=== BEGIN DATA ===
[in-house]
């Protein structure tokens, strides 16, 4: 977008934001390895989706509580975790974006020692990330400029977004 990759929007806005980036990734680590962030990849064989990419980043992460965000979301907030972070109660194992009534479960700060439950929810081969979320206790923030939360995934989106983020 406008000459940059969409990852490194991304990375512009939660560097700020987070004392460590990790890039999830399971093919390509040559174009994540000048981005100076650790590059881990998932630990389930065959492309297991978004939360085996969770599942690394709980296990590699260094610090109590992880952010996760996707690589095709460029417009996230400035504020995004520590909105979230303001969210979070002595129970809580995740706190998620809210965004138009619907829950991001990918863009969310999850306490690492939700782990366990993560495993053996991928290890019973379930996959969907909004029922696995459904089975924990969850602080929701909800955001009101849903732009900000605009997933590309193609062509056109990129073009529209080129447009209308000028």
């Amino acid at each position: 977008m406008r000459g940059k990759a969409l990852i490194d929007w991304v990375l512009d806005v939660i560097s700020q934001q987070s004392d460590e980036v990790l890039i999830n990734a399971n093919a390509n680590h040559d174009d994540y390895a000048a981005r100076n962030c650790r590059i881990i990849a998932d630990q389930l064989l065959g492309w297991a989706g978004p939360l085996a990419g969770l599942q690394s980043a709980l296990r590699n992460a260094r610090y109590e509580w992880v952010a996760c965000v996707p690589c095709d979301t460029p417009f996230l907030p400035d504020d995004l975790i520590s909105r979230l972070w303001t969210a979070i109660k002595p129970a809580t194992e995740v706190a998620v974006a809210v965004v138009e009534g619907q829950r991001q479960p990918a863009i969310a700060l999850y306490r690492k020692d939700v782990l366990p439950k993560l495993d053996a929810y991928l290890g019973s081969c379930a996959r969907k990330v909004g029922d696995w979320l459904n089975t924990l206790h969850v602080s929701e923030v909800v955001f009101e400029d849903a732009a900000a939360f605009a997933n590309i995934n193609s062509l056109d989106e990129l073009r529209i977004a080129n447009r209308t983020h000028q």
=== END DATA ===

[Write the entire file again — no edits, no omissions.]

[in-house]
């Protein structure tokens, strides 16, 4: 977008934001390895989706509580975790974006020692990330400029977004 990759929007806005980036990734680590962030990849064989990419980043992460965000979301907030972070109660194992009534479960700060439950929810081969979320206790923030939360995934989106983020 406008000459940059969409990852490194991304990375512009939660560097700020987070004392460590990790890039999830399971093919390509040559174009994540000048981005100076650790590059881990998932630990389930065959492309297991978004939360085996969770599942690394709980296990590699260094610090109590992880952010996760996707690589095709460029417009996230400035504020995004520590909105979230303001969210979070002595129970809580995740706190998620809210965004138009619907829950991001990918863009969310999850306490690492939700782990366990993560495993053996991928290890019973379930996959969907909004029922696995459904089975924990969850602080929701909800955001009101849903732009900000605009997933590309193609062509056109990129073009529209080129447009209308000028």
């Amino acid at each position: 977008m406008r000459g940059k990759a969409l990852i490194d929007w991304v990375l512009d806005v939660i560097s700020q934001q987070s004392d460590e980036v990790l890039i999830n990734a399971n093919a390509n680590h040559d174009d994540y390895a000048a981005r100076n962030c650790r590059i881990i990849a998932d630990q389930l064989l065959g492309w297991a989706g978004p939360l085996a990419g969770l599942q690394s980043a709980l296990r590699n992460a260094r610090y109590e509580w992880v952010a996760c965000v996707p690589c095709d979301t460029p417009f996230l907030p400035d504020d995004l975790i520590s909105r979230l972070w303001t969210a979070i109660k002595p129970a809580t194992e995740v706190a998620v974006a809210v965004v138009e009534g619907q829950r991001q479960p990918a863009i969310a700060l999850y306490r690492k020692d939700v782990l366990p439950k993560l495993d053996a929810y991928l290890g019973s081969c379930a996959r969907k990330v909004g029922d696995w979320l459904n089975t924990l206790h969850v602080s929701e923030v909800v955001f009101e400029d849903a732009a900000a939360f605009a997933n590309i995934n193609s062509l056109d989106e990129l073009r529209i977004a080129n447009r209308t983020h000028q």